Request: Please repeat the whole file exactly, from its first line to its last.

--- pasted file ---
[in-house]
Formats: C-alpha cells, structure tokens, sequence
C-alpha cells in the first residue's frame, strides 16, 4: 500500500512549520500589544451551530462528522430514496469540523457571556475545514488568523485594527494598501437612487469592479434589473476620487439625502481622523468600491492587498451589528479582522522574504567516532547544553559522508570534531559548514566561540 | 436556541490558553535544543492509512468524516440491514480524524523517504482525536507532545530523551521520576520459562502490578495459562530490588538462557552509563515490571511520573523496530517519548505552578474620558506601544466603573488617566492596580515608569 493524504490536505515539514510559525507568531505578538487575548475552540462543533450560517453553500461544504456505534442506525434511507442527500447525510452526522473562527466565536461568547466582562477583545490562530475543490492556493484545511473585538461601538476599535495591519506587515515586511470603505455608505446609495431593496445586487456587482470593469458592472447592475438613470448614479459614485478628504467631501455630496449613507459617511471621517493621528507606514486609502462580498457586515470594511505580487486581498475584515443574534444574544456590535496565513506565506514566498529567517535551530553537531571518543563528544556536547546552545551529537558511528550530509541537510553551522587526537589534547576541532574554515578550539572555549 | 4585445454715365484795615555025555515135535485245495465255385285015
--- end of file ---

[in-house]
Formats: C-alpha cells, structure tokens, sequence
C-alpha cells in the first residue's frame, strides 16, 4: 500500500512549520500589544451551530462528522430514496469540523457571556475545514488568523485594527494598501437612487469592479434589473476620487439625502481622523468600491492587498451589528479582522522574504567516532547544553559522508570534531559548514566561540 | 436556541490558553535544543492509512468524516440491514480524524523517504482525536507532545530523551521520576520459562502490578495459562530490588538462557552509563515490571511520573523496530517519548505552578474620558506601544466603573488617566492596580515608569 493524504490536505515539514510559525507568531505578538487575548475552540462543533450560517453553500461544504456505534442506525434511507442527500447525510452526522473562527466565536461568547466582562477583545490562530475543490492556493484545511473585538461601538476599535495591519506587515515586511470603505455608505446609495431593496445586487456587482470593469458592472447592475438613470448614479459614485478628504467631501455630496449613507459617511471621517493621528507606514486609502462580498457586515470594511505580487486581498475584515443574534444574544456590535496565513506565506514566498529567517535551530553537531571518543563528544556536547546552545551529537558511528550530509541537510553551522587526537589534547576541532574554515578550539572555549 | 4585445454715365484795615555025555515135535485245495465255385285015